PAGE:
We basically know what four of the nominees will be here, but predicting the fifth is a bit tricky. The Golden Globes nominated Tarantino, while the Director’s Guild chose Hooper. But the Oscars have a longstanding tradition of awarding the fifth slot to a “visionary” director who tends to get unfairly ignored elsewhere (what I like to call the Terrence Malick Memorial Nomination). This year, there are two obvious choices for that slot, Anderson and Haneke. It’s basically a 50/50 toss-up, but I’m giving the edge to Anderson, just because his career is a little more user-friendly than Haneke, whose films often stretch viewer patience to the limits. But it should be noted that Amour is regarded as the most accessible film of Haneke’s career, while The Master is undoubtedly the most inaccessible of Anderson’s, so Haneke taking this slot definitely wouldn’t be a shock.


The Lock
Daniel Day Lewis – Lincoln

The Near Locks
John Hawkes – The Sessions
Denzel Washington – Flight

Pick Two
Hugh Jackman – Les Miserables
Joaquin Phoenix – The Master
Bradley Cooper – Silver Linings Playbook

Better Luck Next Year
Richard Gere – Arbitrage
Anthony Hopkins – Hitchcock
Bill Murray – Hyde Park Hudson
Jack Black – Bernie

This is an immensely difficult category for me to analyze objectively, because I thought Phoenix’s performance wasn’t just the best of the year, but among the five or ten best acting performances I’ve ever seen. And because of this I find it unfathomable that he wouldn’t make the field of five, despite any evidence to the contrary, and regardless of how many comments he makes about not caring. So I’m going with my gut, and predicting he’ll find himself a nomination, because I desperately want to believe that quality of that magnitude matters more than the politics of how this all works.

Now having said that, the safe bet is that Jackman and Cooper will be the final two nominees. But I think both are vulnerable, Jackman because a lot of people disliked Les Miserables, and Cooper because some see his performance as slight and lacking depth. Because of Jackman’s impeccable singing, I’d give him the edge. And Richard Gere is looming as a potential spoiler. He already received a Golden Globe nomination for Arbitrage, and he’s been campaigning hard. Plus he’s never gotten an Oscar nomination, which some voters may see as an oversight that’s due to be corrected.


The Locks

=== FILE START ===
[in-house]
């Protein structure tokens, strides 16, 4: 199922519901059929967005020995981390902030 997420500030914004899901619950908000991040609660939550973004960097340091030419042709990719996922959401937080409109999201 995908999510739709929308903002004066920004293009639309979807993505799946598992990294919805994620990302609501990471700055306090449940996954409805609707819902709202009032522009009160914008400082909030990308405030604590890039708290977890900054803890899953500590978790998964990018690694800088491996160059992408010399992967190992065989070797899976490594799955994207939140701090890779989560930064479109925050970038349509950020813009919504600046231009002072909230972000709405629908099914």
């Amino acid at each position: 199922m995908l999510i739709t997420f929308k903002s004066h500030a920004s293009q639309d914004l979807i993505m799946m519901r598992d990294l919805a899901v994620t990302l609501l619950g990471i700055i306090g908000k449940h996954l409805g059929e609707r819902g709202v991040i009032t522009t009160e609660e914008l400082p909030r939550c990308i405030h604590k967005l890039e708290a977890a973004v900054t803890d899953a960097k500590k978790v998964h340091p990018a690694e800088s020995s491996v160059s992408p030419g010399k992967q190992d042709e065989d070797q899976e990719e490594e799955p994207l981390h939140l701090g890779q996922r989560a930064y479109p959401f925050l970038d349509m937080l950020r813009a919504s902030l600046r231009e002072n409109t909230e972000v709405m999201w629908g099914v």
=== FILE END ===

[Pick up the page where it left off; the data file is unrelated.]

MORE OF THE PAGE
Jennifer Lawrence – Silver Linings Playbook
Jessica Chastain – Zero Dark Thirty

Someone Has To Get Left Out
Naomi Watts – The Impossible
Helen Mirren – Hitchcock
Emmanuelle Riva – Amour
Marion Cotilard – Rust and Bone

Unlikely (But You Never Know)
Judi Dench – The Best Exotic Marigold Hotel
Rachel Weisz – The Deep Blue Sea
Quvenzhané Wallis РBeasts of the Southern Wild
Maggie Smith – Quartet

This is already seen as such a two-(wo)man race that the other five nominees feel virtually inconsequential. And yet, arguing over the inconsequential is what I’m here for! I think Watts is basically a sure thing for her physically demanding performance, and Mirren should get in on name-recognition alone. So it’s down to Riva and Cotillard for the last slot, and both are in French subtitled films that many voters will have to talk themselves into watching. But Amour is light-hearted and beautiful, while Rust and Bone is heavy and depressing. That may be the deciding factor between which screener makes it to the DVD player and which screener stays on the coffee table. Plus Riva, at 85 years old, would be the oldest Best Actress nominee in history, and voters love a good narrative to latch on to.

While I wouldn’t rule out Dench and Weisz—two beloved actresses who consistently churn out great work—I am ruling out Wallis. I know other people are predicting she’ll make the cut, but, as Mark Harris wrote on Grantland last summer, what she does isn’t even really acting. She’s six years old, so it’s not like she’s really considering the different ways to approach a scene. And Wallis even said as much when asked about her performance. She just said that was her up on the screen. While this certainly doesn’t take away from how good she is, it’s also distinctly non-Oscar worthy.